Having a nervous personality could boost your chances of being bitten by a dog.
Results from a recent survey compiled by the University of Liverpool show that those who scored as being more “emotionally stable” on a personality test were less likely to be bitten by a dog.
The research could have consequences for anyone who has ever cowered in the presence of a dog, even if they may not be able to control their emotional responses enough to avoid being bitten.
Experts say that although a dog’s reason for becoming excited or upset may be hard to pinpoint, the actions that follow will most likely depend on how a person responds to the animal.
While a nervous person would be bitten, a confident person wouldn’t.
“So why’s that?” said Julie Speyer, a certified dog behaviour consultant in Toronto. “Well, the nervous one probably gave cues causing the dog to escalate.”
Sudden body movements, high-pitched voices and even the hormones people release can distress a dog. (Shutterstock)
Cues can be all sorts of things an anxious person might do in an uncomfortable situation. Sudden body movements, high-pitched voices and even the hormones we release when we’re nervous can distress dogs. Speyer says they can hear a human’s heart change pace, causing them to think something is wrong simply because something has changed.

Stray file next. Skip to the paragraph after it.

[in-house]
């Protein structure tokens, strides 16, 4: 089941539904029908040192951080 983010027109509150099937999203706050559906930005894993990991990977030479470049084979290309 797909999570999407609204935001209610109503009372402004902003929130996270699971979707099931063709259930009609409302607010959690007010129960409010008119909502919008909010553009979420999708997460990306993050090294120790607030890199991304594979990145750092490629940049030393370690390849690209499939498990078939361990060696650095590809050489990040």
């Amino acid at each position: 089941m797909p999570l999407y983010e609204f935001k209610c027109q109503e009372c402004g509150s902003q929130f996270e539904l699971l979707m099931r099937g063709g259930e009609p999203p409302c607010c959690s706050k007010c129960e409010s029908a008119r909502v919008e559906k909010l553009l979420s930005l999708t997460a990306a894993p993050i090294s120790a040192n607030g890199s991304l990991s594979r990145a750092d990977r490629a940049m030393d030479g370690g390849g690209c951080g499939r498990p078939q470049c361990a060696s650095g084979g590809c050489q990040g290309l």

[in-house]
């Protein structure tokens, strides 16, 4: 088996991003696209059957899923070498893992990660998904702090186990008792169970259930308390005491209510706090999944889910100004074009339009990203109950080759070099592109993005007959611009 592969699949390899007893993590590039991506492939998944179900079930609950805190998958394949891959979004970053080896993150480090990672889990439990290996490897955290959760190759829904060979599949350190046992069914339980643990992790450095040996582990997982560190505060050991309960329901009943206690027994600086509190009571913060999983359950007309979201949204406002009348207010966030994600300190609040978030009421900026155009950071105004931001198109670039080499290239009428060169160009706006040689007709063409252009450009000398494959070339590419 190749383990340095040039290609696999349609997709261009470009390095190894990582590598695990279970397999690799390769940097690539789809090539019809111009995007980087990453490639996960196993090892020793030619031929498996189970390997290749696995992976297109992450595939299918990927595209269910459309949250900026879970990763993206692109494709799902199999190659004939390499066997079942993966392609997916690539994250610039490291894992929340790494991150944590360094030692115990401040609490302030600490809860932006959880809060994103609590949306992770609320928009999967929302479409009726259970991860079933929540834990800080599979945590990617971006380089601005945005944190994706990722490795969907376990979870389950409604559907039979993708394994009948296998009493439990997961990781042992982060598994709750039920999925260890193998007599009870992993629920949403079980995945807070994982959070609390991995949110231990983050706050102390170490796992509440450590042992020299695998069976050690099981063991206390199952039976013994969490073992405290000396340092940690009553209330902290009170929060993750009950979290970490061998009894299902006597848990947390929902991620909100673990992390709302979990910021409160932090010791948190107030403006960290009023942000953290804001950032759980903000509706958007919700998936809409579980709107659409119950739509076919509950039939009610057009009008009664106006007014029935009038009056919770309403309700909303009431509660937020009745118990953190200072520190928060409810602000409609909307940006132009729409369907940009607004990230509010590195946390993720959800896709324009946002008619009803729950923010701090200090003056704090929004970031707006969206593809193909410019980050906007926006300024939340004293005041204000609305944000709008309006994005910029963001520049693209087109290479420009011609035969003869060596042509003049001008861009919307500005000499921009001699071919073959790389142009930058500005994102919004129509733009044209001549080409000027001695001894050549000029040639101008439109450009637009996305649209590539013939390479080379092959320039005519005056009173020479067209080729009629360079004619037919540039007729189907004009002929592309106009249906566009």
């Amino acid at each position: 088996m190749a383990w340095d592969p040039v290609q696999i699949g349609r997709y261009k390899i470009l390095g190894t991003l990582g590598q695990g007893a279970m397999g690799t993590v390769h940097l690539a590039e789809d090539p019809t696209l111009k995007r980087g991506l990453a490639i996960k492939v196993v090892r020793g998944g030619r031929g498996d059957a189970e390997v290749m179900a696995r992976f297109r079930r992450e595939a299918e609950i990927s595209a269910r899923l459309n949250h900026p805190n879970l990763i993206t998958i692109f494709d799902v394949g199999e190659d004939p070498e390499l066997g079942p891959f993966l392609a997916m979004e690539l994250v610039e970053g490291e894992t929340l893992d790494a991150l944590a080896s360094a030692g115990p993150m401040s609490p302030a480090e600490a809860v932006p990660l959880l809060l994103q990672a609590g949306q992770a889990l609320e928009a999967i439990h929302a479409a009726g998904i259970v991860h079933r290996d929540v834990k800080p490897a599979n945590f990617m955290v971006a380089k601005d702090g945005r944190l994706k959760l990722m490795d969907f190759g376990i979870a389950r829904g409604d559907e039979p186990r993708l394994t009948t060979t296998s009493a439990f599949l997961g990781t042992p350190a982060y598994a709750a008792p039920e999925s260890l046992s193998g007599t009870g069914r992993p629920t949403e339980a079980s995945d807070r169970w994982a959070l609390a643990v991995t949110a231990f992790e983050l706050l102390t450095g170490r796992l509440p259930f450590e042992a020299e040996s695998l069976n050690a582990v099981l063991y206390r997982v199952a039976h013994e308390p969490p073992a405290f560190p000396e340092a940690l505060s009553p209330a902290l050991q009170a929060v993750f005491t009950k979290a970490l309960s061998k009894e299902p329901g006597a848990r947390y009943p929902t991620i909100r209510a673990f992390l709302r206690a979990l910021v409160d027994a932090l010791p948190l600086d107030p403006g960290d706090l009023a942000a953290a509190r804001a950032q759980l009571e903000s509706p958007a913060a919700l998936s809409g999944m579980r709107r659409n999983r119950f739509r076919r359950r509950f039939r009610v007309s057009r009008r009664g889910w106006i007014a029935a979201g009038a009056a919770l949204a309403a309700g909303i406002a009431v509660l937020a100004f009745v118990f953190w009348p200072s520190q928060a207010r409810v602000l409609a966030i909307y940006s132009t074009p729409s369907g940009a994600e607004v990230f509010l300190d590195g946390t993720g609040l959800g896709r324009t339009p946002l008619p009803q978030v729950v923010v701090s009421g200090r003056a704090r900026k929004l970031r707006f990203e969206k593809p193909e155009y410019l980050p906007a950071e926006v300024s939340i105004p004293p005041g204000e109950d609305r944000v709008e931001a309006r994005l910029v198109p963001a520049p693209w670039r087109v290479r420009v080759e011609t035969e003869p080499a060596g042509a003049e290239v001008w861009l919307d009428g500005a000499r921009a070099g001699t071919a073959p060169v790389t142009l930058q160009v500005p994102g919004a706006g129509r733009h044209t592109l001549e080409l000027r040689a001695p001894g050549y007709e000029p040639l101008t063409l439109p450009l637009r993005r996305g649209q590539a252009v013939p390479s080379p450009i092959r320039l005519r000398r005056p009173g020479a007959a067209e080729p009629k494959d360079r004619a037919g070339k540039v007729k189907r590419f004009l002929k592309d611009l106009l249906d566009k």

People who are prone to emotionally unstable tendencies are more likely to give off these triggers.
“There are different reasons why dogs can get into that state, but once they become highly agitated, any sudden movement and sound can cause them to go from the defensive to the offensive. And we find that those personality types tend to make those movements [that] cause dogs to make that switch,” Speyer said.
Dog owners have long stood by the theory that the animals pick up on social cues and human emotion.
‘She could sense I was nervous.’– Tanner Young-Shultz
Tanner Young-Shultz of Toronto owns a golden retriever/Great Pyrenees named Riley whom he says is extremely sweet-tempered.
But two months ago, when he took her to the vet to get fixed, she became aggressive with other dogs in the waiting area.
Young-Shultz recalled being quite anxious before Riley’s procedure and attributes her out-of-character behaviour to his own feelings.
“She could sense I was nervous. She didn’t know what was going on, but she definitely knew something was up,” Young-Shultz said.
Tanner Young-Schultz says his dog Riley is almost always good-tempered, but he has seen her act out with aggression that he attributes to his own feelings. (Tanner Young-Shultz)
Past studies on dog bites are mostly limited to hospital records, which only track serious incidents. This new study aimed to get a better understanding of dog bite incidents, whether those who were bitten were admitted to hospital or not. The study surveyed 694 people in northern England.
The survey included dog ownership and bite history, demographics, health and a personality test.
Dr. Carri Westgarth, the lead author of the study, believes this data could lead to fewer dog bites.
“The link to personality could be useful here. It may be a good use of resources, if found to be true, to target dog bite prevention programs towards people that are more likely to be bitten,” says Westgarth, a researcher at the Institute of Infection and Global Health at the University of Liverpool..
The study is published in the Journal of Epidemiology and Community Health.
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